FORT CAMPBELL, Ky. (AP) — The 101st Airborne Division is headed to Afghanistan for the third time in five years, but the division's commanding general, Maj. Gen. James McConville, says his forces have to be more adaptive and agile as they set the stage for the 2014 withdrawal of U.S. combat forces.
About 600 of McConville's top staff are leaving now to command NATO troops east of the capital of Kabul to join more than 5,000 troops from Fort Campbell already serving there. Unlike the division's previous two tours, McConville told The Associated Press in an interview Tuesday this isn't a return to the same deadly fights with insurgents in eastern Afghanistan that marked the last deployment in 2010 through 2011.
"We have to be careful that we are not trying to fight the last fight better," he said. "We want to advise and assist the Afghans so they fight the present fight."
A week after President Barack Obama announced plans to bring home half the American troops currently engaged in war, troops from the installation on the Kentucky-Tennessee state line are anxiously awaiting their flights to Afghanistan. In addition to the division headquarters, another 2,800 troops from 4th Brigade Combat Team, 101st Airborne Division, will be joining them in Afghanistan in the coming months.
But this deployment is different than previous deployments.
Units from the division have been deploying since last fall as smaller security force assistance units, which included mostly senior noncommissioned officer and officers, while many other troops stayed behind. And the division won't see the same troop surge levels of American forces spread across numerous bases in eastern Afghanistan.
"If you talk to the advisers that are coming back, the Afghans are doing most of the fighting and we want to get to the point where they are doing all the fighting," McConville said. "That is the transition that we are getting ready to make. We want to advise and assist the Afghans so they can secure their country."
Preparing for this kind of deployment has required a focus on the basics of what makes this airborne division unique, McConville said. He's been sending his troops to air assault school, which teaches them how to quickly rappel from helicopters and transport troops and equipment by air, vital skills in the mountains of eastern Afghanistan that make ground travel difficult and dangerous.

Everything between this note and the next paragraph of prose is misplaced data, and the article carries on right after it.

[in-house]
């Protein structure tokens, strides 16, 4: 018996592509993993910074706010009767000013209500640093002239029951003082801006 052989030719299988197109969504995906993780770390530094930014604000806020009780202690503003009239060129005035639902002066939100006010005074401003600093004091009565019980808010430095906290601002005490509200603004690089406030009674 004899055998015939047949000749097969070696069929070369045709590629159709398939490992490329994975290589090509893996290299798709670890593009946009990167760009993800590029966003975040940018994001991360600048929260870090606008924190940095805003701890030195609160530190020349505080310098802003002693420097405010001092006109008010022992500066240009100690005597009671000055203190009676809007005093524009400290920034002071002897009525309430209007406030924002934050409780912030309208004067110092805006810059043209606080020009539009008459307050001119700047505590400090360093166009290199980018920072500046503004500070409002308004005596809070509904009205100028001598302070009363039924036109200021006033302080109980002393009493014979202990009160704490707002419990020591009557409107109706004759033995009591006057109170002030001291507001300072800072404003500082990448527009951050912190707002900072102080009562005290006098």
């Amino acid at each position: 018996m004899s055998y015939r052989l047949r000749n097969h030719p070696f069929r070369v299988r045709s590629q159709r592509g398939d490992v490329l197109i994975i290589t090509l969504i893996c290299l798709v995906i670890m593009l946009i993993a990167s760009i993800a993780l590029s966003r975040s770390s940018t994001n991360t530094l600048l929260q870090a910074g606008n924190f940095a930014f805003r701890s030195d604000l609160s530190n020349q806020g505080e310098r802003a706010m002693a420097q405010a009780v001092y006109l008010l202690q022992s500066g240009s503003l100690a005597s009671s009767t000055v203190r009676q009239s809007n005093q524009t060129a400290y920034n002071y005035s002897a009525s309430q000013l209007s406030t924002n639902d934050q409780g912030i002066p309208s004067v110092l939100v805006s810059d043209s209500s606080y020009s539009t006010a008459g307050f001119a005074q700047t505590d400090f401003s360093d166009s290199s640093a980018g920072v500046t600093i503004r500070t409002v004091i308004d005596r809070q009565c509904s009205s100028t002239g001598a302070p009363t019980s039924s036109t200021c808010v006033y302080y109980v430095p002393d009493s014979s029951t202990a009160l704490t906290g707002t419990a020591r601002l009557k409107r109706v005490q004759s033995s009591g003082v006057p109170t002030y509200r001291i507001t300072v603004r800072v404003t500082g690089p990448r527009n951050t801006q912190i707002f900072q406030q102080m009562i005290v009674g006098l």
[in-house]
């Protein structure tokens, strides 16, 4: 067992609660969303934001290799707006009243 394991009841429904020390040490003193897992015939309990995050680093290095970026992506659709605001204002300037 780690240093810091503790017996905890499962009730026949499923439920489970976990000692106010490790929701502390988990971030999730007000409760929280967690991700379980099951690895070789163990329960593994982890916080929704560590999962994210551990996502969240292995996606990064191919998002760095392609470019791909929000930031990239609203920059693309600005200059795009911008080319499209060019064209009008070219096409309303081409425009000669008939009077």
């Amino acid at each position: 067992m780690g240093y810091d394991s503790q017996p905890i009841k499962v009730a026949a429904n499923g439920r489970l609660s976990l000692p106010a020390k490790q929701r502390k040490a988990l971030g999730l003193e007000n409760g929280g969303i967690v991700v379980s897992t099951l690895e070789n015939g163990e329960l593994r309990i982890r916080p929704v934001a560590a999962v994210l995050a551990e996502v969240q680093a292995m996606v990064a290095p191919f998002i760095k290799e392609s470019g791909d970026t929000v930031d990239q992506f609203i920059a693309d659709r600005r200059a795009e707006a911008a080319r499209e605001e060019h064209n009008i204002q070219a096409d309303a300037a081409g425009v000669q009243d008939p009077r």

While many of the division's leaders know the terrain of Afghanistan, they've also been learning cultural and language skills. McConville has spent the last year learning Dari and many other soldiers have been learning Pashto, the two main languages spoken in Afghanistan.
"When I speak Dari to some of the Afghan officers that came over here to visit during our training exercise, you can see in their eyes the appreciation that we were taking the time to learn their language and learn their culture," he said.
Since his arrival at Fort Campbell in 2011, McConville has emphasized training, discipline and fitness among his troops. As an Army helicopter pilot, he knows the division brings an advantage with its helicopter-borne troops that can be quickly dropped into combat missions. He says this mastery of these key skills is what has prepared them for being adaptive to the quickly changing conditions on the ground in Afghanistan — and more importantly — what will prepare them for future missions after Afghanistan.
"What we will do is we will adapt to the situation," he said. "I think what makes the 101st often the unit of choice is really the agility in the organization."
McConville spoke with more than 100 troops leaving Wednesday morning on a flight bound for Afghanistan and singled out Master Sgt. Paul Bratcher, from Eagle River, Alaska, who was leaving for his eighth deployment in his Army career.
"In my opinion, this one is more important because we are at such a higher level," Bratcher said. "We have such a bigger goal to do on this deployment."
Bratcher spent most of his career as a civil affairs soldier with the Army's Special Forces units, whose role is to coordinate civil-military operations, such as road- or well-building projects, that support local population.
"It's not about whether they are capable of doing it, they want to take care of their own country," Bratcher said of Afghans. "They are happy that we are there, but they still want to run their own country."
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